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IMAGING MODALITIES: BASIC PRINCIPLES

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Ultrasonography

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Ultrasonography, or ultrasound (US), utilizes high-frequency sound waves to noninvasively interrogate structures within a body. The production of ultrasonographic images is based on transmission and reception of physical sound waves through a physical medium, both using a handheld transducer. A typical transducer converts electric pulses into sound waves ranging from 2 to 16 MHz using a piezoelectric material. The speed of sound in different tissues varies but is generally more than five times that in air. The time of flight of the sound wave to be received back to the transducer is used to determine the depth of an object. The amount of reflected signal is a function of the angle of incidence and the difference between the acoustic impedance of tissue on either side of an interface. The received echo signals are detected and interpreted into luminance to form an image with depth perception.

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The spatial resolution in US has two distinct, axial and lateral, components. The axial resolution is defined as the ability to discern two objects that lie on top of one another. It is dependent on the length of the transmitted signal. The lateral resolution is the ability to discriminate between two adjacent objects, and is determined by the transducer beam width.

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Variations in US techniques have been developed to tailor-specific applications. Tissue harmonic imaging refers to the use of the second (and higher) fundamental frequencies to improve the generated images by reducing artifacts and scatters particularly in the near field. This technique has been shown to improve lesion conspicuity in “difficult-to-scan” regions and obese patients.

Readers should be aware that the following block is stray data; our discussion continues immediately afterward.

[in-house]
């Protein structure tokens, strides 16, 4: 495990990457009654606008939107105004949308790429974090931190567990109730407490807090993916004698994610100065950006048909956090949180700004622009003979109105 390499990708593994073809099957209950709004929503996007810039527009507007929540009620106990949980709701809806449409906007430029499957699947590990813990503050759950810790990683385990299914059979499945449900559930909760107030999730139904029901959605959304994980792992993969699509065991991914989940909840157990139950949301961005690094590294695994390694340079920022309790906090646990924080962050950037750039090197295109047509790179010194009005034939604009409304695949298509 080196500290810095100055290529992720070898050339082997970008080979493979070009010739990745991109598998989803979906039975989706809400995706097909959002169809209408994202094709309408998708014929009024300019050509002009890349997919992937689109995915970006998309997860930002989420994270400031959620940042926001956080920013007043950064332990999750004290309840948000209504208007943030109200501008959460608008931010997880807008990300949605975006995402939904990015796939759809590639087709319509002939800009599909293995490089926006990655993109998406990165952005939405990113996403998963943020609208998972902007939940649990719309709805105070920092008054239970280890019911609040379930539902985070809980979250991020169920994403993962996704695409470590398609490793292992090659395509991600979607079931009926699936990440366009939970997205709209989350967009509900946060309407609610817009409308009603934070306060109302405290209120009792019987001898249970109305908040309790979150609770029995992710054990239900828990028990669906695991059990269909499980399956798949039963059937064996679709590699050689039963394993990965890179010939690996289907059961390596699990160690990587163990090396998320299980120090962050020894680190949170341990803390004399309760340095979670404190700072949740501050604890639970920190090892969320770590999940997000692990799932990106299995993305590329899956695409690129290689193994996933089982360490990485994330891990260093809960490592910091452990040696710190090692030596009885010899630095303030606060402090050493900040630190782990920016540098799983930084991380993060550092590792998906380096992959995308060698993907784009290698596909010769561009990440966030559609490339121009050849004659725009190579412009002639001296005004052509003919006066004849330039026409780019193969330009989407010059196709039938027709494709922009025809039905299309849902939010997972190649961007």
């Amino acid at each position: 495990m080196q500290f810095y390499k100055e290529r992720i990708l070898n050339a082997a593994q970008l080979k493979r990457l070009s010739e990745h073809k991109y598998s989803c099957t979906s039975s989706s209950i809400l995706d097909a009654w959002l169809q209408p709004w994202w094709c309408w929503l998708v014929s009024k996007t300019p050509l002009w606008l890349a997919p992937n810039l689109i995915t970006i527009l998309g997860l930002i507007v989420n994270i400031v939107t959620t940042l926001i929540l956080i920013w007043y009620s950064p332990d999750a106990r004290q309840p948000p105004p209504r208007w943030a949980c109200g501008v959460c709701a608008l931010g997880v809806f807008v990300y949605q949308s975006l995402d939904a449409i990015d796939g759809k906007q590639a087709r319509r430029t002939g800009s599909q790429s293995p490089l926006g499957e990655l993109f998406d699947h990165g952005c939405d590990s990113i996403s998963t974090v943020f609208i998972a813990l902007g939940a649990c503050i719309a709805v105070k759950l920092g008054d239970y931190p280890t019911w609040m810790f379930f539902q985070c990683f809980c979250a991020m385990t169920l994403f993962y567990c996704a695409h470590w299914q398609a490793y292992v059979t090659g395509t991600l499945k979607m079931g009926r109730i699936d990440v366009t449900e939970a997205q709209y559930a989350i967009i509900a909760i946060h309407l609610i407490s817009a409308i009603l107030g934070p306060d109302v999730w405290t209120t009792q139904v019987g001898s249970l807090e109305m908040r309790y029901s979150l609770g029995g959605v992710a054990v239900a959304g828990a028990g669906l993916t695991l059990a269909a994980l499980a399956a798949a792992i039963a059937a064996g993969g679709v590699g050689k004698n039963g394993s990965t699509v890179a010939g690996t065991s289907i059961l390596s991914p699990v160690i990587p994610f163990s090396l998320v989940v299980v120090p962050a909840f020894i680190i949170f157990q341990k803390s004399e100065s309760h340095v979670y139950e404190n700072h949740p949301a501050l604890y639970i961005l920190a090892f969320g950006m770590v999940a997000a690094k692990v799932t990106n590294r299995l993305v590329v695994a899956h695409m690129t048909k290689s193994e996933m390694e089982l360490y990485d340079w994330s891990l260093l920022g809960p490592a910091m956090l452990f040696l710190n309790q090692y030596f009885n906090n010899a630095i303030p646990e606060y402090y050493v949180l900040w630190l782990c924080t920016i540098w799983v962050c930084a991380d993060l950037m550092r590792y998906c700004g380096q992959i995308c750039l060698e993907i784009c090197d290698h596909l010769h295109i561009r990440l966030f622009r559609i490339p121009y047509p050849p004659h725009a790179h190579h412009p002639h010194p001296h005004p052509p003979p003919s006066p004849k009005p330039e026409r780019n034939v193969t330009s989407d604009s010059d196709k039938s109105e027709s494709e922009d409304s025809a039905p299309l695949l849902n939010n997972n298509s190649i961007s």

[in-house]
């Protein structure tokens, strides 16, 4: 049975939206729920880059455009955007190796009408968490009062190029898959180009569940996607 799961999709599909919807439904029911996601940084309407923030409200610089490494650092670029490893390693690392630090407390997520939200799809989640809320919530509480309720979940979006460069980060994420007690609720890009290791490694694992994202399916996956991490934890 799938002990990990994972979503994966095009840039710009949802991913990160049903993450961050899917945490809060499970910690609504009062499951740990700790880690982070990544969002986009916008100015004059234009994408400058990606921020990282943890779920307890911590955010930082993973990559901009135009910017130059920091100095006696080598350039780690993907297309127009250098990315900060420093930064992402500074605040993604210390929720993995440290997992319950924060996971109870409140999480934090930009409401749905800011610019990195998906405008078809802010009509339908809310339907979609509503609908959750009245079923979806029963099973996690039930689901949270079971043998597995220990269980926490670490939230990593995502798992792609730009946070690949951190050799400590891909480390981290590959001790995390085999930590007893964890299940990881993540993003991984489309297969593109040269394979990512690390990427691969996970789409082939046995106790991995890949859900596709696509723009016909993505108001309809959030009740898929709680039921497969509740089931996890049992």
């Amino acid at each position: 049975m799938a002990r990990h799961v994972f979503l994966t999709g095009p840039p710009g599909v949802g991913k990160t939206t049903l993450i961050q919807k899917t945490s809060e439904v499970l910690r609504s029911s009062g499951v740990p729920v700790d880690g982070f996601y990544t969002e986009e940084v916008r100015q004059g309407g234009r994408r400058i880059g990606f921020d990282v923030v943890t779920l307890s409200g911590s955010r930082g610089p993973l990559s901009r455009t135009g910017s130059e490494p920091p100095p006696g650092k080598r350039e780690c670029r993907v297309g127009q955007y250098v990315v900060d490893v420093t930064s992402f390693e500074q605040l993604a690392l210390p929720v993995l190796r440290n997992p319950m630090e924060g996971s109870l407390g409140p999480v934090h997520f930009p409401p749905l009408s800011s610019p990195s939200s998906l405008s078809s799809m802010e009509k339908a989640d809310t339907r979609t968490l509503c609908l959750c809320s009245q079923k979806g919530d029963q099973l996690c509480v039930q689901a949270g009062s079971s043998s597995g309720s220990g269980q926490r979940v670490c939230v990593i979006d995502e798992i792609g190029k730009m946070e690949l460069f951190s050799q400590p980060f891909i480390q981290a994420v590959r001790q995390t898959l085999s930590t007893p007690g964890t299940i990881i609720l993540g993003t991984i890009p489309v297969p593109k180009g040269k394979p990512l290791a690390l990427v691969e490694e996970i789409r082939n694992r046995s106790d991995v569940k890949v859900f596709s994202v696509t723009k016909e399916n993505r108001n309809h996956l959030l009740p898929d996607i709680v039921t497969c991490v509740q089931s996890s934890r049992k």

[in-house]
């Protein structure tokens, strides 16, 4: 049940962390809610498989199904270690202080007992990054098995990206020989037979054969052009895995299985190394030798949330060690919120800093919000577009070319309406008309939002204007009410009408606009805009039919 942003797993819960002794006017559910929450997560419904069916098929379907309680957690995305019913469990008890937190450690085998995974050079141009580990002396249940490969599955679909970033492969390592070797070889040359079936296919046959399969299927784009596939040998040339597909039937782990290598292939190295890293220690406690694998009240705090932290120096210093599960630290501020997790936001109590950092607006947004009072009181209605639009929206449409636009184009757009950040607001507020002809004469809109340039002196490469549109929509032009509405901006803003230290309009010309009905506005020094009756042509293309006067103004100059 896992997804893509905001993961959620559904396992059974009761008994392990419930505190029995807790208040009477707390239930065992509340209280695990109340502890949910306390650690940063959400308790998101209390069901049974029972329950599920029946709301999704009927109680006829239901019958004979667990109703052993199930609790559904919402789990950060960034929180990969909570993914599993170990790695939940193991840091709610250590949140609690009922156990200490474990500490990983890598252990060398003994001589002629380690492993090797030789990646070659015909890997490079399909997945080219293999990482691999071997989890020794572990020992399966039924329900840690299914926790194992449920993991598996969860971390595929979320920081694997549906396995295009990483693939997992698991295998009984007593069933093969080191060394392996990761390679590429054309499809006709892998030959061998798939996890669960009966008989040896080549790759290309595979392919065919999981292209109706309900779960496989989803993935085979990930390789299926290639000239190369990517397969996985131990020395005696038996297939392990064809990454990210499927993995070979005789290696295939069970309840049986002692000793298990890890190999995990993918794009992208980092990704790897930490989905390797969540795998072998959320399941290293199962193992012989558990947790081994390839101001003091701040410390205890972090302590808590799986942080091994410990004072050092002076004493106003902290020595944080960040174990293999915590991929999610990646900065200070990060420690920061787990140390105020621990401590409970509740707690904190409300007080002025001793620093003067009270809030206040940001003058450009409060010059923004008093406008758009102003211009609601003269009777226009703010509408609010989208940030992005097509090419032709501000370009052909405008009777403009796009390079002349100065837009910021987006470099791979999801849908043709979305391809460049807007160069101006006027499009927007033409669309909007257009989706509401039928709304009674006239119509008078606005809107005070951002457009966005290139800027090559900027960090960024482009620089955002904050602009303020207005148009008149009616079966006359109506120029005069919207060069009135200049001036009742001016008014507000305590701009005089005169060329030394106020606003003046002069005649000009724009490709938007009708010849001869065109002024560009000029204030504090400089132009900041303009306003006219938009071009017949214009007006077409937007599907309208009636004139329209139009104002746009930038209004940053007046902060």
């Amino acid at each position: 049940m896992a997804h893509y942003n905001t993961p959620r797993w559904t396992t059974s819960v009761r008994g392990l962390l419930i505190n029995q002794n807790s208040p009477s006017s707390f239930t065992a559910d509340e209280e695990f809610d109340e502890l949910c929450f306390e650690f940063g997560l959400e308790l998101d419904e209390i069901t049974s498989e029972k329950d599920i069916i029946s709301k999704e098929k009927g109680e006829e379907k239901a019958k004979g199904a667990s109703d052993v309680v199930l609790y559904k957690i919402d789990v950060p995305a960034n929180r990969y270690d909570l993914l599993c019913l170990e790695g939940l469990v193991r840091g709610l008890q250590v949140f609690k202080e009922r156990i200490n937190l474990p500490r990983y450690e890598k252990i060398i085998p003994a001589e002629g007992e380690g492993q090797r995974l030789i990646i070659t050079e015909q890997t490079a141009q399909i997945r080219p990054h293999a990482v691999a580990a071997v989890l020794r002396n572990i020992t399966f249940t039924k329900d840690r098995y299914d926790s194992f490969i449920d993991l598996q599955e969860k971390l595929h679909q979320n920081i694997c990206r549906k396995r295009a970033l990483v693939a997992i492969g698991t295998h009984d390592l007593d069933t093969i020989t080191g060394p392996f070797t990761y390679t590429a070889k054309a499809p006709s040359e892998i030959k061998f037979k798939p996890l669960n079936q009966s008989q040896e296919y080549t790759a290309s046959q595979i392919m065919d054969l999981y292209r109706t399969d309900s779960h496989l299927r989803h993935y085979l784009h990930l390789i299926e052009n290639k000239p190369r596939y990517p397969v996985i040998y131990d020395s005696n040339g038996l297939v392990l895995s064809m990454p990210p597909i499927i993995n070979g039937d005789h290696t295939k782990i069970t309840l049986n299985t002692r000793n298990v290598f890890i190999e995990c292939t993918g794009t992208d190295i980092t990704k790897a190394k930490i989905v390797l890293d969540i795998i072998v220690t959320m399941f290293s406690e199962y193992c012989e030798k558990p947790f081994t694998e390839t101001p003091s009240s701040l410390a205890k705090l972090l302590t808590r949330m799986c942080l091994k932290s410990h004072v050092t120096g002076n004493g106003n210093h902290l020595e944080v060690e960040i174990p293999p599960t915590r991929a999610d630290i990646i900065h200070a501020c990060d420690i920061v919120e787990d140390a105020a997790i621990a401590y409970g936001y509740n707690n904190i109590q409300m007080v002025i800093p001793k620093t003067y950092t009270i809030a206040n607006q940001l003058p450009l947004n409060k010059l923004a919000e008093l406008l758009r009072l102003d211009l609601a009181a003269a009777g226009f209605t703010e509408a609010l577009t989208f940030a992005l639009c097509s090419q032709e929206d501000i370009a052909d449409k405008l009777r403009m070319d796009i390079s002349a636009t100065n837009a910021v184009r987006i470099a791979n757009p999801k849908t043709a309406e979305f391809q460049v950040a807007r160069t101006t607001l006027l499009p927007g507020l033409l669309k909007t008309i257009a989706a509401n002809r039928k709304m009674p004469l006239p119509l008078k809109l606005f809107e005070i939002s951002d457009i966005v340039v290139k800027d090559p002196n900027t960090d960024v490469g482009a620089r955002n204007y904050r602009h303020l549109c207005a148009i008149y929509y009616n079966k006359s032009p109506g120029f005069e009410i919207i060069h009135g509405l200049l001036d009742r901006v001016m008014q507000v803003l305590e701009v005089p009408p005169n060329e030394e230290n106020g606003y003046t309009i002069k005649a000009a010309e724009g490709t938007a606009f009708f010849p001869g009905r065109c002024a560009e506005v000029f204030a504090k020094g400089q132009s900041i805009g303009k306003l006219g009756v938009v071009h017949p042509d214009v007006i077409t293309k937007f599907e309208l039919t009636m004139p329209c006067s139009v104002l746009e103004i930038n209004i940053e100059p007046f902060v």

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Contrast-enhanced US utilizes microbubble contrast agents to visualize tissue perfusion, most commonly and successfully in evaluation of hepatic lesions. The principle is analogous to using intravenous contrasts in cross-sectional imaging, as is the ability to obtain multiphasic images.1 Contrast-enhanced US can be performed in conjunction with gray scale and Doppler examination in transabdominal and endoscopic settings. The first-generation air-based microbubble contrast agents had relatively short half-lives and rigid shells requiring high US output. The second-generation agents, which typically consist of more flexible shells filled with fluorinated hydrocarbons or sulfur hexafluoride, are able to provide real-time visualization of enhancement patterns of various benign and malignant lesions2 with a lower US output power.

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A specialized US application that is particularly relevant in hepatobiliary imaging is endoscopic ultrasonography (EUS). EUS permits proximity of the transducer (typically 7.5 to 10 MHz) to improve visualization of deep and small organs such as pancreas and duodenal wall as well as the biliary and pancreatic ductal system.3 Tissue biopsy is also possible via fine aspiration or core needles. Newer therapeutic applications include endoscopic radiofrequency ablation of pancreatic lesions (see Chapter 148). Increasingly, EUS has been utilized to evaluate cystic pancreatic neoplasms and to screen individuals at high risk for pancreatic adenocarcinoma. One of the challenges with endoscopic US ...

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